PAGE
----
This column from The Washington Post of all places is excellent.
Let’s make one thing very clear, what the author asserts in the attached article is not necessarily what we think is best. We believe in a small government. Extremely small government. Trump does not believe in small government. Fiscally speaking we believe in many of the “conservative” issues that have defined “conservatism” over the last 35 years or so, particularly the need, the absolute need, to roll back entitlements and other government social welfare programs. Trump does not seem to see this as important at all. We are also for a much leaner military. Trump is obviously not for this.
But, as the author points out, there is a sizable group of Americans who agree with Trump on these issues and not with us. And they voted for Trump. These folks are a mix of what were once called “Reagan Democrats” along with some new “Trump Democrats” in addition to many Republicans for whom taxes and the reform of the welfare state mean little and who indeed may rely, currently, on the welfare state. (Like many Democrats.)
Cultural issues are of serious importance to these people. They don’t want to apologize for their country. Trump understands this. These folks felt like Obama held them in contempt (he did) and they have not forgotten this. When Hillary dismissed them as “deplorables” that was the last straw.
I saw this group rising up in the summer of 2016. It is this group, based in the Midwest, that handed the presidency to Donald J Trump. In concert with this group of voters Trump was able to pick the electoral college key that had befuddled GOP presidential candidates for a generation. Suddenly Pennsylvania was in play, along with Michigan and other states in the middle of the country. This made all the difference. The Midwest was the difference.
And it doesn’t look like these parts of the country are going anywhere for the president. Now the Dems have to figure out how to win the Midwest. And as we all know, Democrats don’t like to spend much time in “flyover” country.
The GOP is becoming a new animal. This annoys many who wielded power within the old GOP, and understandably. Overnight their world has changed. We at AC2 NEWS see Trump as pretty much the inevitable result of a GOP that squandered its chance to make the case for fiscal responsibility and small government during the Bush II years. We are not surprised by Trump’s rise and the rise of the new voter coalition(s) in the party. The GOP had stagnated and then fought the TEA Party which was committed to the principles of small government, the principles the GOP said it was committed to but actually was not, with everything it had. The Bush GOP refused to reform. As such as the TEA Party receded (though it made some solid gains, many of which still remain) it got it’s clock cleaned by Trump who unlike the TEA Party wasn’t committed to the principles of small government generally speaking. The GOP brought Trump on themselves. They wouldn’t change so the party changed without them.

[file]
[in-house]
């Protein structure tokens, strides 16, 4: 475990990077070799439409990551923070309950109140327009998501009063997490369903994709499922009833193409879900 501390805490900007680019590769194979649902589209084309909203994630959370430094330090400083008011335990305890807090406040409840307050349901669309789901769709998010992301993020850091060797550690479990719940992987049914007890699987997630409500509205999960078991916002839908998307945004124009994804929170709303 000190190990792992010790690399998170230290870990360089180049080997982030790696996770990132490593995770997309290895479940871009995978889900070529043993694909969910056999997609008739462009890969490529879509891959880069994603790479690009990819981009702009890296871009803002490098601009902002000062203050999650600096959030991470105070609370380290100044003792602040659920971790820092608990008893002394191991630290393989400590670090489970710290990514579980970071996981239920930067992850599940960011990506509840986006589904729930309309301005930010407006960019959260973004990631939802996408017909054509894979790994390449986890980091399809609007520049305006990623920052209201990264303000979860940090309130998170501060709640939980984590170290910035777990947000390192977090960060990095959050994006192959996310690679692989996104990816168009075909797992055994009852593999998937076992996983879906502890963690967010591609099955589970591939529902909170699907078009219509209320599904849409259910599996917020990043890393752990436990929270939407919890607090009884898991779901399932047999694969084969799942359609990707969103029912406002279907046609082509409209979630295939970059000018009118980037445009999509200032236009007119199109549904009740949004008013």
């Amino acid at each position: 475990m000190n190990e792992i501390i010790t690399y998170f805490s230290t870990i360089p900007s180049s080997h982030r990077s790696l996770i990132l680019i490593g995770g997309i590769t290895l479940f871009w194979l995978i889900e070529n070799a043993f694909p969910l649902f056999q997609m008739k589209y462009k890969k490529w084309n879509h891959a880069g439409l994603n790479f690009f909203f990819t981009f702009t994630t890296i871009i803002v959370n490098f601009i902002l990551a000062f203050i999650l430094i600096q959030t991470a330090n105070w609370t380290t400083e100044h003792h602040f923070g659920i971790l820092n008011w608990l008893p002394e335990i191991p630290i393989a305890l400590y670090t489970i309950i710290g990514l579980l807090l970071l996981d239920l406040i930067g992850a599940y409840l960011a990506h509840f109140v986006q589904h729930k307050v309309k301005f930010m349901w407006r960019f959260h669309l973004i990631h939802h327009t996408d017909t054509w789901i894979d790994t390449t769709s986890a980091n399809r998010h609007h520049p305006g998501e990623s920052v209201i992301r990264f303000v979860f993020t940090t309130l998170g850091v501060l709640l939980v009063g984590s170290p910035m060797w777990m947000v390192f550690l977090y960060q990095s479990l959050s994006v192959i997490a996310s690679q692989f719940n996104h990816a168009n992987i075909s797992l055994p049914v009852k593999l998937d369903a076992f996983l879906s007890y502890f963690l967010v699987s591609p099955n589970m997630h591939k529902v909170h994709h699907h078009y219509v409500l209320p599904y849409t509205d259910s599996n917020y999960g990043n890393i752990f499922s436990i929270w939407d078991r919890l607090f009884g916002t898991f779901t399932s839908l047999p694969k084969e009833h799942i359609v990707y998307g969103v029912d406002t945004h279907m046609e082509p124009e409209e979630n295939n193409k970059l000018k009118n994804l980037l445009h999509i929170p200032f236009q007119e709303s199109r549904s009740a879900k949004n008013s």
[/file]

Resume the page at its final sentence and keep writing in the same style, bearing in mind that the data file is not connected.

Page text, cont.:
In 2011 I returned to journalism at my hometown newspaper. I resumed column writing, and readers who had followed me earlier soon remarked on the rather noticeable departure from the columns of my youth. I no longer always espoused boilerplate right-wing dogma, and even gave occasional credit to President Barack Obama and the Clintons.
When Trump entered the presidential field, I gravitated to him immediately. In January 2016, I wrote a column recounting a conversation with a friend in politics who wondered which candidate would win the GOP nomination. “Trump,” I replied. “Trump’s not really a conservative,” came the response. “What’s that got to do with it?” I asked.
I recognized Trump was reaching Americans who had tuned out politicians who seemed — and were — polished, predictable and programmed. They were voters who cared less about old labels of left and right and more about finding someone who would address issues important to their lives. I realized I was one of those voters…
…In his book, Frum cites Trump’s derogatory comments about Megyn Kelly, an unnamed reporter calling Trump “the meanest man I ever met” and his own conclusion that those who work for Trump “must accept that he reserves the right to embarrass or denigrate them at any moment for any reason, or for no reason at all, just impulsive whim.”
Well, it bothers me too how Trump sometimes speaks to and about others, but he’s not exactly breaking new ground here — in my own lifetime, Republican Richard M. Nixon and Democrat Lyndon B. Johnson could each have given him a run for his money. So I’ve sometimes wondered if what seems most cruel to many longtime conservative pundits and party stalwarts is that Trump so suddenly, almost without warning, wrestled the Republican Party from their grasp. Sadly, their conservatism was unable to win in 2008 or 2012, and most certainly would have lost again in 2016. The Trump coalition, new and full of energy, is the future of the GOP.
It is indeed likely the future of the GOP. Is that good for friends of liberty and for those of us who are against crony capitalism? At best we can say that there will be opportunities. But there will be losses also. The Omnibus which was signed by the president should not have been signed. It was classic big government on par with any of the nonsense Obama pulled, at least when taken as a whole. But we recognize, with the author of the attached article, that we are in a new political era, with new calculations. Some people just can’t come to terms with this. We suggest that they try or be passed by.